Financial Aid Tips from a Former College Student

Let’s face it – to be competitive in a large number of career fields, you need to have a college degree of some sort. Although getting the extra education and acquiring new skills are great things, a lot of students struggle with the overall costs.

That’s where these financial aid tips come into play.

You’ve probably heard stories about students going to college for free or landing a huge scholarship that allowed them to go to a private school instead of a state one. These stories are great to hear, but the reality is that a lot of students end up being unable to relate.

As a former student who has been down the college path both for undergraduate and graduate degrees, I wanted to put my own financial aid tips out there so that students could get a realistic perspective and approach for how to handle the process.

Financial Aid Tips from a College Graduate - All college students should read this and understand how to use their financial aid wisely. This graduate gives firsthand experience about how to manage student loans, ways to save money, what award letters mean, and more. Great info for parents of graduating high school seniors as well.

Complete the FAFSA On-Time

When a school tells you that they give priority to students who complete their FAFSA before a certain date, they really mean it. I think that a lot of people delay the process because it can be time-consuming, especially if you haven’t filed your taxes yet or you have tons of paperwork together (think tax information from your parents, etc.).

You could probably call all the colleges in the country and I guarantee that almost all of the people you would talk to would ask if you have completed your FAFSA yet. Do yourself a favor and fill out the form as soon as possible, ideally before March 1st. Doing this one step will help set the stage for the rest of the financial aid tips below.

Financial Aid Tips Regarding the FAFSA:

  • Complete no later than March 1st
  • Have your parent’s tax returns and documents on-hand
  • Have your personal tax returns and documents on-hand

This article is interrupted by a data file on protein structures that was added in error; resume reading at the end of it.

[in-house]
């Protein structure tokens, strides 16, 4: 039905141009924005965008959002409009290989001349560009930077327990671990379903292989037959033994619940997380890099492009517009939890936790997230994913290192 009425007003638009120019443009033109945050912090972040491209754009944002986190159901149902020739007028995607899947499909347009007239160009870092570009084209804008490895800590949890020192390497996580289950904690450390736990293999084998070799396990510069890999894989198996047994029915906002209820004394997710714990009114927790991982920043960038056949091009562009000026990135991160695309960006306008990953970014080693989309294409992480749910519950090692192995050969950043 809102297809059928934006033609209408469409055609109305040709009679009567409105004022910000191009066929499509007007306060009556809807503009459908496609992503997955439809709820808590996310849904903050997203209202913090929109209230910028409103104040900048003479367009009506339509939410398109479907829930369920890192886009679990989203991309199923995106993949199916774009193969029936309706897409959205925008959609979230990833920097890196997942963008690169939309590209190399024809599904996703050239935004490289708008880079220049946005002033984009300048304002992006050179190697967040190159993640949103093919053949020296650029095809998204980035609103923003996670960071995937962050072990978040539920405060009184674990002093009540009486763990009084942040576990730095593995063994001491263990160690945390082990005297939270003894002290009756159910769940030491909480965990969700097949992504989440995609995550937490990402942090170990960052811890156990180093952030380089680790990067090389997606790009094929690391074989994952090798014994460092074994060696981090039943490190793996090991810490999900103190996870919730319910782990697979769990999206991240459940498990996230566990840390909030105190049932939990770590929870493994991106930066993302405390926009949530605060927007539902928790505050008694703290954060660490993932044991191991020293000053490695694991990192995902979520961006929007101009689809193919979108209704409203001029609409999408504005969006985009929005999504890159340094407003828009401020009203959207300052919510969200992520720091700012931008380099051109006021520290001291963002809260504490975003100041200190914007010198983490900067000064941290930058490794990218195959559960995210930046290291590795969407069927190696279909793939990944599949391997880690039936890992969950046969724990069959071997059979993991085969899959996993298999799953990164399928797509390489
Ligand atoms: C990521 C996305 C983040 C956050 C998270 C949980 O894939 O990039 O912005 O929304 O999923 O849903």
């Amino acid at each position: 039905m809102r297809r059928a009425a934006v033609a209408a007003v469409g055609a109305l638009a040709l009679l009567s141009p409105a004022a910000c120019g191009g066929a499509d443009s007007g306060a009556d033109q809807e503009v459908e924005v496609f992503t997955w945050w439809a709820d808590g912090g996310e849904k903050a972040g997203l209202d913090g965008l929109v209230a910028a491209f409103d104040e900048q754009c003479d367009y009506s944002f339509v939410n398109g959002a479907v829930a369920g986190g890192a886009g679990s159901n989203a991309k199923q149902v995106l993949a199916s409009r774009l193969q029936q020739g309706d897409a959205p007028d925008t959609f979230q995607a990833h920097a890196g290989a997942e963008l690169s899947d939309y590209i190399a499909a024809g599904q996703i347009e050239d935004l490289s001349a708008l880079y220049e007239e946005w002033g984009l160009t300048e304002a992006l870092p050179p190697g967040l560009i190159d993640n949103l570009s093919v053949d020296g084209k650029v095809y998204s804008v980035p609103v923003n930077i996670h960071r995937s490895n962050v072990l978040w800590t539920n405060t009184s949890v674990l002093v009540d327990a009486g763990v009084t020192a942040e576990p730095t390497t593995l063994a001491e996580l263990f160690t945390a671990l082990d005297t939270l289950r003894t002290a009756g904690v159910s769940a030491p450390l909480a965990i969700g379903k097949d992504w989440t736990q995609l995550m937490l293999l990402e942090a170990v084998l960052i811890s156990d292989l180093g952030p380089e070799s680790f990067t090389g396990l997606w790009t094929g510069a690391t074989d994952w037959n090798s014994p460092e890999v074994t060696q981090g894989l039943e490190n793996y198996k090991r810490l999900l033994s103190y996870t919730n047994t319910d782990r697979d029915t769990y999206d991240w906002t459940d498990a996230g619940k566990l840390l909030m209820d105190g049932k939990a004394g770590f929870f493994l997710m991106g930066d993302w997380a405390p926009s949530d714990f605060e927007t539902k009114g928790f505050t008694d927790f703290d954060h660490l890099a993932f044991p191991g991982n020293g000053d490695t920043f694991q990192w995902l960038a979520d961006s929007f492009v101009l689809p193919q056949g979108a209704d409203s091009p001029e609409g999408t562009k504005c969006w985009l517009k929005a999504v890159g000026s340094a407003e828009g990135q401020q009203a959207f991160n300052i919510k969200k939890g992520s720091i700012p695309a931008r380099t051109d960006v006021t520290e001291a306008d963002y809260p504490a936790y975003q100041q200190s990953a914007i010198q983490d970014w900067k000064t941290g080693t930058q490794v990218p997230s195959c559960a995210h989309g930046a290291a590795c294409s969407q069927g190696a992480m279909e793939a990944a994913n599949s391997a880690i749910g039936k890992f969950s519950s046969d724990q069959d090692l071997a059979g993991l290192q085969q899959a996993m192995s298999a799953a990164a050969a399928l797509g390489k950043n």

• Know which school’s you will need to look up codes for (or know the codes)
  • Know you and your parent’s personal identifying information (DOB, SSN, etc.)
  • Have your PIN set up

Understand All of Your School’s Financial Aid Forms

One out of every three college students will be chosen for verification, meaning that you’ll be required to submit a whole bunch of extra paperwork in addition to the FAFSA that you completed.

You can get a head start on gathering these documents by going to your school’s financial aid website and looking through all the various forms that are available. They should tell you who needs to fill out which form and what information needs to be included. If you have questions or can’t find the forms, contact someone at the school and ask them which forms might be required if you get chosen for verification, need to prove residency, or have another life circumstance happen.

I listed this in my financial aid tips for college students because it can save you a lot of time and stress later on. The worst thing that could happen is that you don’t have to turn in any additional paperwork and you get your awards without extra effort.

Reduce Your Awarded Loan Amounts

A lot of students don’t realize that just because the school offered you “x” amount of dollars in loans doesn’t mean you have to take that full amount. Take the time to calculate out how much you really need for tuition, fees, housing, meals, and extra expenses. Once you’ve done that, add up how much financial aid you’ve received. If you have some extra leftover, think about reducing the amount of the loans you received.

This is one of those financial aid tips that will potentially save you lots of money in the long run because you will have less interest to deal with. Trust me… that stuff adds up quick!

If you have specific questions, make sure you speak to a financial aid officer at your school.

If You Have Extra Financial Aid, Use It to Pay Down Student Loans

By: J RCC BY 2.0

The financial aid tips for actually spending your money can vary greatly, but I wanted to present at least a few options that you have. One of the biggest things I’ve learned since leaving college is that student loans are not fun to deal with, meaning you should get rid of them as soon as possible.